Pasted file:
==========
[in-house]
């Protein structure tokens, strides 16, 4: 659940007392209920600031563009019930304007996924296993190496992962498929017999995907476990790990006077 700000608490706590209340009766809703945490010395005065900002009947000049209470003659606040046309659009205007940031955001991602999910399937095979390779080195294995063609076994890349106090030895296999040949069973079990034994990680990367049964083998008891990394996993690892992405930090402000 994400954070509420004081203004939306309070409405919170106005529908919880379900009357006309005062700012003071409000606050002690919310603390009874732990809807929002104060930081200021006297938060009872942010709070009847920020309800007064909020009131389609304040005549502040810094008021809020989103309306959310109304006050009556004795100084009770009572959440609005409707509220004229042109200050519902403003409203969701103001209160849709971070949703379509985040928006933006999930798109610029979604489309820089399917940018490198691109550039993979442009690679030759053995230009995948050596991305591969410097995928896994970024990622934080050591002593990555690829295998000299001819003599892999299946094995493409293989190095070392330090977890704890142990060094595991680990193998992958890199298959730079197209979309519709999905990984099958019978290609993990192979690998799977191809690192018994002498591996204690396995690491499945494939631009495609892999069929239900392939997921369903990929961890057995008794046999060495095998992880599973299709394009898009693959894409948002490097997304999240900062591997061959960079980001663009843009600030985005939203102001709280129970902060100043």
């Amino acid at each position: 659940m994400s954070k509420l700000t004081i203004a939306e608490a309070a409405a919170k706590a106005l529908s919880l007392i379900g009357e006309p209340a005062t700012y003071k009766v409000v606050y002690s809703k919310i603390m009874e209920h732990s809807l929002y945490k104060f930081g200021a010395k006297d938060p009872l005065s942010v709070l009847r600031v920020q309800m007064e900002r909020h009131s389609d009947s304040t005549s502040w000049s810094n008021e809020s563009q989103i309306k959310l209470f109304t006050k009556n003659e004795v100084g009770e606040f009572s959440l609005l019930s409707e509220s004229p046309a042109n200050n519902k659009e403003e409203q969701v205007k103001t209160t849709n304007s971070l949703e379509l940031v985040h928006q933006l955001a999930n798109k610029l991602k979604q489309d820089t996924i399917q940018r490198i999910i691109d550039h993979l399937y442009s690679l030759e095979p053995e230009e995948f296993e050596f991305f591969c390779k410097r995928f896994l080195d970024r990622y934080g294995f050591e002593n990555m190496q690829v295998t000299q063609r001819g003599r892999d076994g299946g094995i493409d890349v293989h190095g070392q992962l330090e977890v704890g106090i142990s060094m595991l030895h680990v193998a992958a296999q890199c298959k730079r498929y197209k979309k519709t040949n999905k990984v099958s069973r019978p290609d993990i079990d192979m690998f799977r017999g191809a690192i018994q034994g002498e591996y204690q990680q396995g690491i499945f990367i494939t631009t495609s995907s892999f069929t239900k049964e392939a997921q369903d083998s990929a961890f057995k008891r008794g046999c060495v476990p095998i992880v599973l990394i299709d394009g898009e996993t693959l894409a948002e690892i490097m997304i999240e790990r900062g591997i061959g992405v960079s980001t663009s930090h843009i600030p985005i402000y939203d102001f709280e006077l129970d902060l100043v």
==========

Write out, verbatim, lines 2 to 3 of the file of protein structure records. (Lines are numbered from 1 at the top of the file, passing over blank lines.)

């Protein structure tokens, strides 16, 4: 659940007392209920600031563009019930304007996924296993190496992962498929017999995907476990790990006077 700000608490706590209340009766809703945490010395005065900002009947000049209470003659606040046309659009205007940031955001991602999910399937095979390779080195294995063609076994890349106090030895296999040949069973079990034994990680990367049964083998008891990394996993690892992405930090402000 994400954070509420004081203004939306309070409405919170106005529908919880379900009357006309005062700012003071409000606050002690919310603390009874732990809807929002104060930081200021006297938060009872942010709070009847920020309800007064909020009131389609304040005549502040810094008021809020989103309306959310109304006050009556004795100084009770009572959440609005409707509220004229042109200050519902403003409203969701103001209160849709971070949703379509985040928006933006999930798109610029979604489309820089399917940018490198691109550039993979442009690679030759053995230009995948050596991305591969410097995928896994970024990622934080050591002593990555690829295998000299001819003599892999299946094995493409293989190095070392330090977890704890142990060094595991680990193998992958890199298959730079197209979309519709999905990984099958019978290609993990192979690998799977191809690192018994002498591996204690396995690491499945494939631009495609892999069929239900392939997921369903990929961890057995008794046999060495095998992880599973299709394009898009693959894409948002490097997304999240900062591997061959960079980001663009843009600030985005939203102001709280129970902060100043």
């Amino acid at each position: 659940m994400s954070k509420l700000t004081i203004a939306e608490a309070a409405a919170k706590a106005l529908s919880l007392i379900g009357e006309p209340a005062t700012y003071k009766v409000v606050y002690s809703k919310i603390m009874e209920h732990s809807l929002y945490k104060f930081g200021a010395k006297d938060p009872l005065s942010v709070l009847r600031v920020q309800m007064e900002r909020h009131s389609d009947s304040t005549s502040w000049s810094n008021e809020s563009q989103i309306k959310l209470f109304t006050k009556n003659e004795v100084g009770e606040f009572s959440l609005l019930s409707e509220s004229p046309a042109n200050n519902k659009e403003e409203q969701v205007k103001t209160t849709n304007s971070l949703e379509l940031v985040h928006q933006l955001a999930n798109k610029l991602k979604q489309d820089t996924i399917q940018r490198i999910i691109d550039h993979l399937y442009s690679l030759e095979p053995e230009e995948f296993e050596f991305f591969c390779k410097r995928f896994l080195d970024r990622y934080g294995f050591e002593n990555m190496q690829v295998t000299q063609r001819g003599r892999d076994g299946g094995i493409d890349v293989h190095g070392q992962l330090e977890v704890g106090i142990s060094m595991l030895h680990v193998a992958a296999q890199c298959k730079r498929y197209k979309k519709t040949n999905k990984v099958s069973r019978p290609d993990i079990d192979m690998f799977r017999g191809a690192i018994q034994g002498e591996y204690q990680q396995g690491i499945f990367i494939t631009t495609s995907s892999f069929t239900k049964e392939a997921q369903d083998s990929a961890f057995k008891r008794g046999c060495v476990p095998i992880v599973l990394i299709d394009g898009e996993t693959l894409a948002e690892i490097m997304i999240e790990r900062g591997i061959g992405v960079s980001t663009s930090h843009i600030p985005i402000y939203d102001f709280e006077l129970d902060l100043v």